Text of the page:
KS1 Computing Quiz - Algorithms - An Introduction (Questions)

This quiz addresses part of the requirements of the National Curriculum KS1 for children aged 5 and 6 in years 1 and 2 in Computing. Specifically it is an introduction to algorithms, giving a definition of the term and some simple examples. It is one of 20 quizzes to help you find out about how computers work, and how they affect all our lives.

Computers are machines. They use electricity to make decisions. Computers have to be designed and built. Then when they are built, they have to be told what to do. That’s where algorithms come in. Algorithm is a hard word to say, and a hard word to spell! The definition of an algorithm is a list of steps to solve a problem or to get something done.

1. Which one of these spellings is correct?
 [ ] Algorhythm [ ] Algaerithm [ ] Algorithm [ ] Algarhythm
2. Algorithms help us to solve problems or get things done. Algorithms are a list of _____.
 [ ] Steps [ ] Numbers [ ] Codes [ ] Letters
3. Connor is writing down a simple algorithm. He writes down all the steps. The steps must be:
 [ ] Backwards [ ] In the wrong order [ ] All jumbled up [ ] In the right order
4. Computers need algorithms to work. They need to be told the steps to make things happen.

An algorithm is like a list of instructions. But it’s not just computers that need instructions. We do, too.

Which one of these everyday examples is an algorithm?
 [ ] A cake recipe [ ] Loud music [ ] Bright colours [ ] A poem
5. There is a big red square painted on the school playground. Mrs Smith is a teacher. She takes her class out to the playground. Mrs Smith gives instructions about how to walk once round the big red square.

Mrs Smith asks Alice to stand at one corner of the big red square. Mrs Smith tells Alice to walk to the next corner of the square. She then tells Alice to turn right.

What is Mrs Smith’s next instruction to Alice?
 [ ] Walk backwards [ ] Turn right [ ] Turn left [ ] Walk to the next corner
6. Which one of these is an algorithm?
 [ ] Telling a robot how to walk once round a square [ ] Giving a robot a name [ ] Watching a robot [ ] Listening to a robot
7. Luke thinks about getting up in a morning. He writes an algorithm. Luke writes down the steps, one by one.

The first step he writes down is: ‘Wake up’. What is the next step?
 [ ] Brush teeth [ ] Put on clothes [ ] Have shower [ ] Get out of bed
8. Luke writes an algorithm just for brushing his teeth. Which one of these steps does he write down first?
 [ ] Spit out [ ] Rinse with cold water [ ] Brush teeth [ ] Open toothpaste
9. Computers can be told how to do sums. Which one of these is a sum?
 [ ] Colouring a picture [ ] Adding up tens and units [ ] Writing a story [ ] Running round the playground
10. How do you write an algorithm?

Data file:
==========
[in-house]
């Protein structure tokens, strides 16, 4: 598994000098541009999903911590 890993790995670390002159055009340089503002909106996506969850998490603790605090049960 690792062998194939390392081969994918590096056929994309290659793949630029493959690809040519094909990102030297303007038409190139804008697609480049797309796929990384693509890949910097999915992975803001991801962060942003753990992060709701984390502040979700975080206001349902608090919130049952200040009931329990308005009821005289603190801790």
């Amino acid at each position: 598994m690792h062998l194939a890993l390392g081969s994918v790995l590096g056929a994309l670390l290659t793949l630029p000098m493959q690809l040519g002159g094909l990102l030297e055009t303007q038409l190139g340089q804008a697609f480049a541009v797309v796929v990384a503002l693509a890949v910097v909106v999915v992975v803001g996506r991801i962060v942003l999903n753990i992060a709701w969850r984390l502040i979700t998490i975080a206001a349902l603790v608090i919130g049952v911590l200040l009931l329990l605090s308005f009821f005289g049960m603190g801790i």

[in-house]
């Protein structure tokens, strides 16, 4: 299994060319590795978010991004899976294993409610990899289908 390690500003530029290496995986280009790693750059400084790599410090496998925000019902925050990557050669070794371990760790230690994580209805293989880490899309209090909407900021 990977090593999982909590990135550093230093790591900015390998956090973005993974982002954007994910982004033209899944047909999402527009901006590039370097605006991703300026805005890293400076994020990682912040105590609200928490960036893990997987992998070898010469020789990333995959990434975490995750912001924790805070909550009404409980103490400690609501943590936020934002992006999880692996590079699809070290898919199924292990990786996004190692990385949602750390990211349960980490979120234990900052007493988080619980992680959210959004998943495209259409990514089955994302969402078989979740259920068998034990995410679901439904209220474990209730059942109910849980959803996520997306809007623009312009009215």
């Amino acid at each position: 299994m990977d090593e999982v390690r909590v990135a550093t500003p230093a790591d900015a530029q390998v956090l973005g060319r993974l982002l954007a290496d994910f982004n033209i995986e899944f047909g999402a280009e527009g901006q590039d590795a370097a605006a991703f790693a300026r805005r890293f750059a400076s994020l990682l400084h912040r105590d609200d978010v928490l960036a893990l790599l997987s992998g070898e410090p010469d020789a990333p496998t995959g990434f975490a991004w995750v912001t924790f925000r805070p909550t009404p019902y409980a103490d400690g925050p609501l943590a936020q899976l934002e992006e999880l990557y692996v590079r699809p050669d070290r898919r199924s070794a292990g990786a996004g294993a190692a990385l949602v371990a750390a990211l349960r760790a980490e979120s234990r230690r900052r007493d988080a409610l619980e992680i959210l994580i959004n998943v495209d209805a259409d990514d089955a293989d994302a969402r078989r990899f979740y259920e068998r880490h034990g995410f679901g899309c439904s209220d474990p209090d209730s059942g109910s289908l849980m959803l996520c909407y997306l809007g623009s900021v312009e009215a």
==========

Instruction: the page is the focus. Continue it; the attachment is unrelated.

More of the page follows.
[ ] As a story [ ] One step at a time [ ] As a poem [ ] In any order
KS1 Computing Quiz - Algorithms - An Introduction (Answers)
1. Which one of these spellings is correct?
 [ ] Algorhythm [ ] Algaerithm [x] Algorithm [ ] Algarhythm
It’s not easy! Try writing it out
2. Algorithms help us to solve problems or get things done. Algorithms are a list of _____.
 [x] Steps [ ] Numbers [ ] Codes [ ] Letters
Codes come later
3. Connor is writing down a simple algorithm. He writes down all the steps. The steps must be:
 [ ] Backwards [ ] In the wrong order [ ] All jumbled up [x] In the right order
If the steps are in the wrong order, the algorithm will not work
4. Computers need algorithms to work. They need to be told the steps to make things happen.

An algorithm is like a list of instructions. But it’s not just computers that need instructions. We do, too.

Which one of these everyday examples is an algorithm?
 [x] A cake recipe [ ] Loud music [ ] Bright colours [ ] A poem
The recipe is a list of instructions to make the cake
5. There is a big red square painted on the school playground. Mrs Smith is a teacher. She takes her class out to the playground. Mrs Smith gives instructions about how to walk once round the big red square.

Mrs Smith asks Alice to stand at one corner of the big red square. Mrs Smith tells Alice to walk to the next corner of the square. She then tells Alice to turn right.

What is Mrs Smith’s next instruction to Alice?
 [ ] Walk backwards [ ] Turn right [ ] Turn left [x] Walk to the next corner
Can you write down an algorithm for walking once round the big red square?
6. Which one of these is an algorithm?
 [x] Telling a robot how to walk once round a square [ ] Giving a robot a name [ ] Watching a robot [ ] Listening to a robot
This algorithm is just like the one with the big red square
7. Luke thinks about getting up in a morning. He writes an algorithm. Luke writes down the steps, one by one.

The first step he writes down is: ‘Wake up’. What is the next step?
 [ ] Brush teeth [ ] Put on clothes [ ] Have shower [x] Get out of bed
All the steps in an algorithm have to be in the right order
8. Luke writes an algorithm just for brushing his teeth. Which one of these steps does he write down first?
 [ ] Spit out [ ] Rinse with cold water [ ] Brush teeth [x] Open toothpaste
Luke needs to open the tube of toothpaste before he can put some on his brush
9. Computers can be told how to do sums. Which one of these is a sum?
 [ ] Colouring a picture [x] Adding up tens and units [ ] Writing a story [ ] Running round the playground
Computers can be told how to add up, take away, multiply, and divide
10. How do you write an algorithm?
 [ ] As a story [x] One step at a time [ ] As a poem [ ] In any order
It’s really good to write stories and poems, but it’s also good to be able to write algorithms